Late on the night of October 16, 1859, John Brown and twenty-one armed followers stole into the town of Harper's Ferry, Virginia (now West Virginia) as most of its residents slept. The men--among them three free blacks, one freed slave, and one fugitive slave--hoped to spark a rebellion of freed slaves and to lead an "army of emancipation" to overturn the institution of slavery by force. To these ends the insurgents took some sixty prominent locals including Col. Lewis Washington (great-grand nephew of George Washington) as hostages and seized the town's United States arsenal and its rifle works.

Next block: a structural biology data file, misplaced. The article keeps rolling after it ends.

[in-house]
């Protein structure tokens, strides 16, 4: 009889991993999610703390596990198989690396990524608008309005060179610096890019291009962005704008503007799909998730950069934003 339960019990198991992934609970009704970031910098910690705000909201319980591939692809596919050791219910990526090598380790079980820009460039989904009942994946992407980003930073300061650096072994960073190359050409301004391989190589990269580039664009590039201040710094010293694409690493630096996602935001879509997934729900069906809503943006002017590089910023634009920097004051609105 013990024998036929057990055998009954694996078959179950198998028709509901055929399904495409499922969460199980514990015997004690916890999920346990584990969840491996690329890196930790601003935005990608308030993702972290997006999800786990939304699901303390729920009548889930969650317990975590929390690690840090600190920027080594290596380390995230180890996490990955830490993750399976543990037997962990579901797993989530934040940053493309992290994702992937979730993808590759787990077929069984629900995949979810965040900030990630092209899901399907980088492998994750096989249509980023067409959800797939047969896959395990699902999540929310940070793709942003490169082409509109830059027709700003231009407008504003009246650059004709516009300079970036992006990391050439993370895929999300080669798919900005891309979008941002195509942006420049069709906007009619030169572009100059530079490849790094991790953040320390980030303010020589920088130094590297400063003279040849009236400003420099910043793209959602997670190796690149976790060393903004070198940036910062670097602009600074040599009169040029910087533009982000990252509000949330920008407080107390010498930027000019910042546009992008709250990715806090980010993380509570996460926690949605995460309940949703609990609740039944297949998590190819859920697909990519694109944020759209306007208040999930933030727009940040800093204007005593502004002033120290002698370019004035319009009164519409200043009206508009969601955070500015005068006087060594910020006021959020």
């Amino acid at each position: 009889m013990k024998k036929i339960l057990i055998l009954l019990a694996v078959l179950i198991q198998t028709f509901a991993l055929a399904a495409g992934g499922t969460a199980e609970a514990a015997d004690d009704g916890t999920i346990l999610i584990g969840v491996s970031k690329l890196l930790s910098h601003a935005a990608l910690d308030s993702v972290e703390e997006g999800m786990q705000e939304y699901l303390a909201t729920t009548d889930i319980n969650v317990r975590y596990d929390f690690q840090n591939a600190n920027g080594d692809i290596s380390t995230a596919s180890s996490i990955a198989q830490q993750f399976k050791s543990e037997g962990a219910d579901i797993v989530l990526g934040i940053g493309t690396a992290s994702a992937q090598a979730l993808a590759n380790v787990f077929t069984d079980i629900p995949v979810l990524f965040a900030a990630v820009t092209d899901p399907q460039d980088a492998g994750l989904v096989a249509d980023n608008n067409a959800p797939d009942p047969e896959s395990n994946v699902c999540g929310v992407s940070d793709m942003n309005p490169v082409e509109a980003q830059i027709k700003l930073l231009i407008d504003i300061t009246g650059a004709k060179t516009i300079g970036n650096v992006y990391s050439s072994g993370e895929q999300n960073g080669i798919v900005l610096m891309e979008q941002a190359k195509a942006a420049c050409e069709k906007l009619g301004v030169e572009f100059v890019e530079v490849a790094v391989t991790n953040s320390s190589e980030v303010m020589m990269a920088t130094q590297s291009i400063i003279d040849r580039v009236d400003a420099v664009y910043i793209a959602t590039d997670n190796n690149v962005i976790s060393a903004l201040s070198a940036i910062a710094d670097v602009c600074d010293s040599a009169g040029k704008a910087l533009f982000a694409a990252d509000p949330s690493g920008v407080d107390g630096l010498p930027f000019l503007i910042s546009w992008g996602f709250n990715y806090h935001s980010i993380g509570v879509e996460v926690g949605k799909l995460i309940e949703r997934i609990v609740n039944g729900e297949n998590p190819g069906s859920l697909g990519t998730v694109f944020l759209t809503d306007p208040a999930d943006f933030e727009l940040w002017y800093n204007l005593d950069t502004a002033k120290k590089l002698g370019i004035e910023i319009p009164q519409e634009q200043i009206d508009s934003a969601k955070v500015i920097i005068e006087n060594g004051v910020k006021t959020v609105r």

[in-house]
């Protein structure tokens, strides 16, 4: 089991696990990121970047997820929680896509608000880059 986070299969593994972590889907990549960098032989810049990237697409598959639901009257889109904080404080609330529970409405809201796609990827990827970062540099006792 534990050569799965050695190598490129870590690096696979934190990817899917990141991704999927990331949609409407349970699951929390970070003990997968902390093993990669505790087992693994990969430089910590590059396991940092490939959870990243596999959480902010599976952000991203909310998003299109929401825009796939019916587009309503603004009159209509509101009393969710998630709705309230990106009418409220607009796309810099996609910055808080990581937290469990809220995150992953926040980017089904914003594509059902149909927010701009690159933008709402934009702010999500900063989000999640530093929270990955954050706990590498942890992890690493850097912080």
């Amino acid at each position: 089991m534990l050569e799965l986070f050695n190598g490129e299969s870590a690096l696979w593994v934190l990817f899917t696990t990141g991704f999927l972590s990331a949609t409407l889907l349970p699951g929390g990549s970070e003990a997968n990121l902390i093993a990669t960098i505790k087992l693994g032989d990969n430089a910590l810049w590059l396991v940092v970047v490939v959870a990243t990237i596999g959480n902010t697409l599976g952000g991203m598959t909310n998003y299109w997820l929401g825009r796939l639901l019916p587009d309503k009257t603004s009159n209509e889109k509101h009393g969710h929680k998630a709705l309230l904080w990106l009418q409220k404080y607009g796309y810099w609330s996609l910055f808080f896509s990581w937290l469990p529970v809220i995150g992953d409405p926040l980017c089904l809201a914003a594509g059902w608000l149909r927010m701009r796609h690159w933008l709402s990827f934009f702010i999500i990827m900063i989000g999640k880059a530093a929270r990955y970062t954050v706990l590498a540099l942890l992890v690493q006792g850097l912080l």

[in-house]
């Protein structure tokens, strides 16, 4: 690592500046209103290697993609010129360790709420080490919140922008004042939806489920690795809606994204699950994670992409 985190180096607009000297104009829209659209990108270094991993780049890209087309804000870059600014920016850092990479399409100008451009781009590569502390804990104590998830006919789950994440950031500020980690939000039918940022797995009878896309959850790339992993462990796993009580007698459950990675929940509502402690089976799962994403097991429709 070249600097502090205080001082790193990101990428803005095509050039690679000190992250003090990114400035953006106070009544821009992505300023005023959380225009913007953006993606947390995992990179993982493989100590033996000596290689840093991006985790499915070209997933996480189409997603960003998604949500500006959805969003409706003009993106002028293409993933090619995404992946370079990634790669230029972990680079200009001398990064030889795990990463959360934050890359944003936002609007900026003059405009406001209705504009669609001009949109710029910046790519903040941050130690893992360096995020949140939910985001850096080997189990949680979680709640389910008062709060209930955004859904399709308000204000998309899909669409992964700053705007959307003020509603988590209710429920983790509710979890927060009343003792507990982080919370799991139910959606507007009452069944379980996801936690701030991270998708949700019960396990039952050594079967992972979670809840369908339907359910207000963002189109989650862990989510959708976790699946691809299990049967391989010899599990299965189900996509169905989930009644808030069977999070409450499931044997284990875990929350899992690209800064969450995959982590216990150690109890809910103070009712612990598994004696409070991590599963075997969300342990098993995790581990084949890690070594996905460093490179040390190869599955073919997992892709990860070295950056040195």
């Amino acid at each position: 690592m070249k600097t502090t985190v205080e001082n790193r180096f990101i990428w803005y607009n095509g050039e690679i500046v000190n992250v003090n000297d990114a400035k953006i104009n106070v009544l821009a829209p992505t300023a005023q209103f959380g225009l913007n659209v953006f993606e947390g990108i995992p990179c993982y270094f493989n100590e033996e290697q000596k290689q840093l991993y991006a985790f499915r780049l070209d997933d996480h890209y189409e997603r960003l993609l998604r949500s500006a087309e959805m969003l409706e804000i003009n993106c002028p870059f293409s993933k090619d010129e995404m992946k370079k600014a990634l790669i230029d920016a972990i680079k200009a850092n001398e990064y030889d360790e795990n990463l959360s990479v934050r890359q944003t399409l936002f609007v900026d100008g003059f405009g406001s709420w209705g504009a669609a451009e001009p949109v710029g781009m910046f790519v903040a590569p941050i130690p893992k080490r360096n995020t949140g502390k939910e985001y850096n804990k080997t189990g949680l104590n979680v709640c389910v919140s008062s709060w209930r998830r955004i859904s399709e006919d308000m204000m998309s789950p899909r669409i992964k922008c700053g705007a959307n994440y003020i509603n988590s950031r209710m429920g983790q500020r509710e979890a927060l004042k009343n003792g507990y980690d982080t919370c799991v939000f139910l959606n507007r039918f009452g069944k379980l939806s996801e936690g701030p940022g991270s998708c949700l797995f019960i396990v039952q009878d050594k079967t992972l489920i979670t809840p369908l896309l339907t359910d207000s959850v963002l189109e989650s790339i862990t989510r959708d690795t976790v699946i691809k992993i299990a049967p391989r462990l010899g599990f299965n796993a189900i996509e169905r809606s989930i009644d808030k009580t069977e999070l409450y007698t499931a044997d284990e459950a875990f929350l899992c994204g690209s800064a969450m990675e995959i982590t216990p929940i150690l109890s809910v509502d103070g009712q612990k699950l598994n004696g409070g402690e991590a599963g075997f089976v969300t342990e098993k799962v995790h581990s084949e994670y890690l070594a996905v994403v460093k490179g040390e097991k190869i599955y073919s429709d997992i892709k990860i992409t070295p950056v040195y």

The upper hand which nighttime surprise had afforded the raiders quickly eroded, and by the evening of October 17, the conspirators who were still alive were holed-up in an engine house. In order to be able to distinguish between insurgents and hostages, marines under Colonel Robert E. Lee waited for daylight on October 18 to storm the building.